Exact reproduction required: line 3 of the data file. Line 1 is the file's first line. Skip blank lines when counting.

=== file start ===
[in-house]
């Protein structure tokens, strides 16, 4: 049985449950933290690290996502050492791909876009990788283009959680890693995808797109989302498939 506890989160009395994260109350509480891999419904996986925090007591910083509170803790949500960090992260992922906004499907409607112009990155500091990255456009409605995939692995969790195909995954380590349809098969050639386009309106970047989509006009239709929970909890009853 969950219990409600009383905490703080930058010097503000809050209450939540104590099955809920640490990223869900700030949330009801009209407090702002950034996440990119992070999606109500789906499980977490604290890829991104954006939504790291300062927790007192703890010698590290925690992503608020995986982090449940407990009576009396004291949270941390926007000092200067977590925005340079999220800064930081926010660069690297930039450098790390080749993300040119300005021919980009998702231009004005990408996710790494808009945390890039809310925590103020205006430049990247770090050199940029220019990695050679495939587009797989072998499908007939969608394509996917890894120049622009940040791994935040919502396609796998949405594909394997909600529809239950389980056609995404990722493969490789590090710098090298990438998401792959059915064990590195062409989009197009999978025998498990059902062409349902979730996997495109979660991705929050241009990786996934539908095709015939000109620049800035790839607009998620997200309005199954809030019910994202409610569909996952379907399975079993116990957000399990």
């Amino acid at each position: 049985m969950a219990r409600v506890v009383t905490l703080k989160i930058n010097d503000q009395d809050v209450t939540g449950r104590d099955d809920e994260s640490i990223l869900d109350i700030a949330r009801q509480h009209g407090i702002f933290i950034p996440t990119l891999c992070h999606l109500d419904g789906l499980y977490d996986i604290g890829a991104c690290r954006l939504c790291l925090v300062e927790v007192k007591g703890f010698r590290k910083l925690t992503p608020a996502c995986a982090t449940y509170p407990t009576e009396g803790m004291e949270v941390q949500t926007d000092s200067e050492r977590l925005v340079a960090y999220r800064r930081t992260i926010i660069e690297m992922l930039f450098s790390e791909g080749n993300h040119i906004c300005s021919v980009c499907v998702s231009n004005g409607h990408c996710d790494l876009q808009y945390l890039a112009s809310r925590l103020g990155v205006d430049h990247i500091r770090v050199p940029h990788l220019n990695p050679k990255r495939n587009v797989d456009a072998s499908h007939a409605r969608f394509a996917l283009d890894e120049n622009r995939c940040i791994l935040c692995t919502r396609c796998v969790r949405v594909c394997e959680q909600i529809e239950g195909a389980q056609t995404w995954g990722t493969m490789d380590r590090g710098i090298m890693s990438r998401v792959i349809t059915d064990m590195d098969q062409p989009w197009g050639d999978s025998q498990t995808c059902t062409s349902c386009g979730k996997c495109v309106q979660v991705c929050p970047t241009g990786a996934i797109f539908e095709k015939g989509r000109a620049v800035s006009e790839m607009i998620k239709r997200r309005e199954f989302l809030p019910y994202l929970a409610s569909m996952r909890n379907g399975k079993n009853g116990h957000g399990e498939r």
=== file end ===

């Amino acid at each position: 049985m969950a219990r409600v506890v009383t905490l703080k989160i930058n010097d503000q009395d809050v209450t939540g449950r104590d099955d809920e994260s640490i990223l869900d109350i700030a949330r009801q509480h009209g407090i702002f933290i950034p996440t990119l891999c992070h999606l109500d419904g789906l499980y977490d996986i604290g890829a991104c690290r954006l939504c790291l925090v300062e927790v007192k007591g703890f010698r590290k910083l925690t992503p608020a996502c995986a982090t449940y509170p407990t009576e009396g803790m004291e949270v941390q949500t926007d000092s200067e050492r977590l925005v340079a960090y999220r800064r930081t992260i926010i660069e690297m992922l930039f450098s790390e791909g080749n993300h040119i906004c300005s021919v980009c499907v998702s231009n004005g409607h990408c996710d790494l876009q808009y945390l890039a112009s809310r925590l103020g990155v205006d430049h990247i500091r770090v050199p940029h990788l220019n990695p050679k990255r495939n587009v797989d456009a072998s499908h007939a409605r969608f394509a996917l283009d890894e120049n622009r995939c940040i791994l935040c692995t919502r396609c796998v969790r949405v594909c394997e959680q909600i529809e239950g195909a389980q056609t995404w995954g990722t493969m490789d380590r590090g710098i090298m890693s990438r998401v792959i349809t059915d064990m590195d098969q062409p989009w197009g050639d999978s025998q498990t995808c059902t062409s349902c386009g979730k996997c495109v309106q979660v991705c929050p970047t241009g990786a996934i797109f539908e095709k015939g989509r000109a620049v800035s006009e790839m607009i998620k239709r997200r309005e199954f989302l809030p019910y994202l929970a409610s569909m996952r909890n379907g399975k079993n009853g116990h957000g399990e498939r």